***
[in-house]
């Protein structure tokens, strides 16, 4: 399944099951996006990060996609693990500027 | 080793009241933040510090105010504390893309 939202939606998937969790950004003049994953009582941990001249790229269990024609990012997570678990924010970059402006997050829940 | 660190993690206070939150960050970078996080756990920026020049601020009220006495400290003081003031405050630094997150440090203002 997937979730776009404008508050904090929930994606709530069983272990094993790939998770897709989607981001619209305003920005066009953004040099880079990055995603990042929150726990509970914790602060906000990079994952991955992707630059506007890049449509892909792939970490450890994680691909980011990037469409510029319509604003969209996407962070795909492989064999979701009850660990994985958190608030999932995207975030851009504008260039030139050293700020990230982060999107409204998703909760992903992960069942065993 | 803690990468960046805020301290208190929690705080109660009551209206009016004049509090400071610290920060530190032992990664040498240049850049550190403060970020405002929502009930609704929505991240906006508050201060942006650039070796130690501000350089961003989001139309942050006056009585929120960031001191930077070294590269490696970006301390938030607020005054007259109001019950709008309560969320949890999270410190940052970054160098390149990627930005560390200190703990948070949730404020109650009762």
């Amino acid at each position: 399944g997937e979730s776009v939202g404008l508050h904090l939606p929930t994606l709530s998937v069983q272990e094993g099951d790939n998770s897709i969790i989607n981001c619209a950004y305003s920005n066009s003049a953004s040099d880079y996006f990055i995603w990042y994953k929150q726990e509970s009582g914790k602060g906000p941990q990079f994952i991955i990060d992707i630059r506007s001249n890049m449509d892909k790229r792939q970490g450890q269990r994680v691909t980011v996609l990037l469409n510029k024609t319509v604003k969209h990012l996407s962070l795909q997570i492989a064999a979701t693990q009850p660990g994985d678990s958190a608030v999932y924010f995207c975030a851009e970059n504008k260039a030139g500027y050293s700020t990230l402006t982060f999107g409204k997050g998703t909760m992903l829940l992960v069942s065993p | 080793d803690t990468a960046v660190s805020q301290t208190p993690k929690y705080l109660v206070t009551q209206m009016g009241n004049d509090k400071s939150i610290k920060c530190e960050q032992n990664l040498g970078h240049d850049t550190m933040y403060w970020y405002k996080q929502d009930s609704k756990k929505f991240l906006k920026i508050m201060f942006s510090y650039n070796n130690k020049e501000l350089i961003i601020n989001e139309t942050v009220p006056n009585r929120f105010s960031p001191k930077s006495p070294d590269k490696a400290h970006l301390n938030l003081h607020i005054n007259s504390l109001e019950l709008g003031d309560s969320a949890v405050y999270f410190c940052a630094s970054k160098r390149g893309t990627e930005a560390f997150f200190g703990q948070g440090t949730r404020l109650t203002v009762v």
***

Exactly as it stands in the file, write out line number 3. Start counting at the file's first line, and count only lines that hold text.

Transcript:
């Amino acid at each position: 399944g997937e979730s776009v939202g404008l508050h904090l939606p929930t994606l709530s998937v069983q272990e094993g099951d790939n998770s897709i969790i989607n981001c619209a950004y305003s920005n066009s003049a953004s040099d880079y996006f990055i995603w990042y994953k929150q726990e509970s009582g914790k602060g906000p941990q990079f994952i991955i990060d992707i630059r506007s001249n890049m449509d892909k790229r792939q970490g450890q269990r994680v691909t980011v996609l990037l469409n510029k024609t319509v604003k969209h990012l996407s962070l795909q997570i492989a064999a979701t693990q009850p660990g994985d678990s958190a608030v999932y924010f995207c975030a851009e970059n504008k260039a030139g500027y050293s700020t990230l402006t982060f999107g409204k997050g998703t909760m992903l829940l992960v069942s065993p | 080793d803690t990468a960046v660190s805020q301290t208190p993690k929690y705080l109660v206070t009551q209206m009016g009241n004049d509090k400071s939150i610290k920060c530190e960050q032992n990664l040498g970078h240049d850049t550190m933040y403060w970020y405002k996080q929502d009930s609704k756990k929505f991240l906006k920026i508050m201060f942006s510090y650039n070796n130690k020049e501000l350089i961003i601020n989001e139309t942050v009220p006056n009585r929120f105010s960031p001191k930077s006495p070294d590269k490696a400290h970006l301390n938030l003081h607020i005054n007259s504390l109001e019950l709008g003031d309560s969320a949890v405050y999270f410190c940052a630094s970054k160098r390149g893309t990627e930005a560390f997150f200190g703990q948070g440090t949730r404020l109650t203002v009762v």